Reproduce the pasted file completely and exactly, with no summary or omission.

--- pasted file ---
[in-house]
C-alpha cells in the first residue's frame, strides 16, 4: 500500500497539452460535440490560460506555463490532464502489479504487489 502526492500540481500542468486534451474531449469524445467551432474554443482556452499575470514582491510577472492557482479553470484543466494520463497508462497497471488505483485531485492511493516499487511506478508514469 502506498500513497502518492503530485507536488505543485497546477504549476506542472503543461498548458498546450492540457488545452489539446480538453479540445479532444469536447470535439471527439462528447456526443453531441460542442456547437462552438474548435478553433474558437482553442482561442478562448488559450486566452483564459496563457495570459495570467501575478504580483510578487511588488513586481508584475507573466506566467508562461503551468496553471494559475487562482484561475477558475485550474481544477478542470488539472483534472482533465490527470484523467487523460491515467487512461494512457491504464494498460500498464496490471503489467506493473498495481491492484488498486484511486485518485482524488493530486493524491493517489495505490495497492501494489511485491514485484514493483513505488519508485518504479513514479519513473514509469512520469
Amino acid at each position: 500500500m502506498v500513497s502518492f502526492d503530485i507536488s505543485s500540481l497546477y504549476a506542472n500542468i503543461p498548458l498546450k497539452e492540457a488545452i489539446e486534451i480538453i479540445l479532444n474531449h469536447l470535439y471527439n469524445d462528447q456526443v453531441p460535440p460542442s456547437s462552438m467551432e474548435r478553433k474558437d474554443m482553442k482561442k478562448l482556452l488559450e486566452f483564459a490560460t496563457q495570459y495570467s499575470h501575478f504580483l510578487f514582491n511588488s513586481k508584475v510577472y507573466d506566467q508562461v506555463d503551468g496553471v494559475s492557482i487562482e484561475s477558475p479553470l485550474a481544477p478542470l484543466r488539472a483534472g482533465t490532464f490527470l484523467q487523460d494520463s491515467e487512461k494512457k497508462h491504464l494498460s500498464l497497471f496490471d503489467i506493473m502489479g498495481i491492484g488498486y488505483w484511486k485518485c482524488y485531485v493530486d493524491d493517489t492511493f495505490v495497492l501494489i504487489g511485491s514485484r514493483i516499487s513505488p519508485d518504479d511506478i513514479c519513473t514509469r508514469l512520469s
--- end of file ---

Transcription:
[in-house]
C-alpha cells in the first residue's frame, strides 16, 4: 500500500497539452460535440490560460506555463490532464502489479504487489 502526492500540481500542468486534451474531449469524445467551432474554443482556452499575470514582491510577472492557482479553470484543466494520463497508462497497471488505483485531485492511493516499487511506478508514469 502506498500513497502518492503530485507536488505543485497546477504549476506542472503543461498548458498546450492540457488545452489539446480538453479540445479532444469536447470535439471527439462528447456526443453531441460542442456547437462552438474548435478553433474558437482553442482561442478562448488559450486566452483564459496563457495570459495570467501575478504580483510578487511588488513586481508584475507573466506566467508562461503551468496553471494559475487562482484561475477558475485550474481544477478542470488539472483534472482533465490527470484523467487523460491515467487512461494512457491504464494498460500498464496490471503489467506493473498495481491492484488498486484511486485518485482524488493530486493524491493517489495505490495497492501494489511485491514485484514493483513505488519508485518504479513514479519513473514509469512520469
Amino acid at each position: 500500500m502506498v500513497s502518492f502526492d503530485i507536488s505543485s500540481l497546477y504549476a506542472n500542468i503543461p498548458l498546450k497539452e492540457a488545452i489539446e486534451i480538453i479540445l479532444n474531449h469536447l470535439y471527439n469524445d462528447q456526443v453531441p460535440p460542442s456547437s462552438m467551432e474548435r478553433k474558437d474554443m482553442k482561442k478562448l482556452l488559450e486566452f483564459a490560460t496563457q495570459y495570467s499575470h501575478f504580483l510578487f514582491n511588488s513586481k508584475v510577472y507573466d506566467q508562461v506555463d503551468g496553471v494559475s492557482i487562482e484561475s477558475p479553470l485550474a481544477p478542470l484543466r488539472a483534472g482533465t490532464f490527470l484523467q487523460d494520463s491515467e487512461k494512457k497508462h491504464l494498460s500498464l497497471f496490471d503489467i506493473m502489479g498495481i491492484g488498486y488505483w484511486k485518485c482524488y485531485v493530486d493524491d493517489t492511493f495505490v495497492l501494489i504487489g511485491s514485484r514493483i516499487s513505488p519508485d518504479d511506478i513514479c519513473t514509469r508514469l512520469s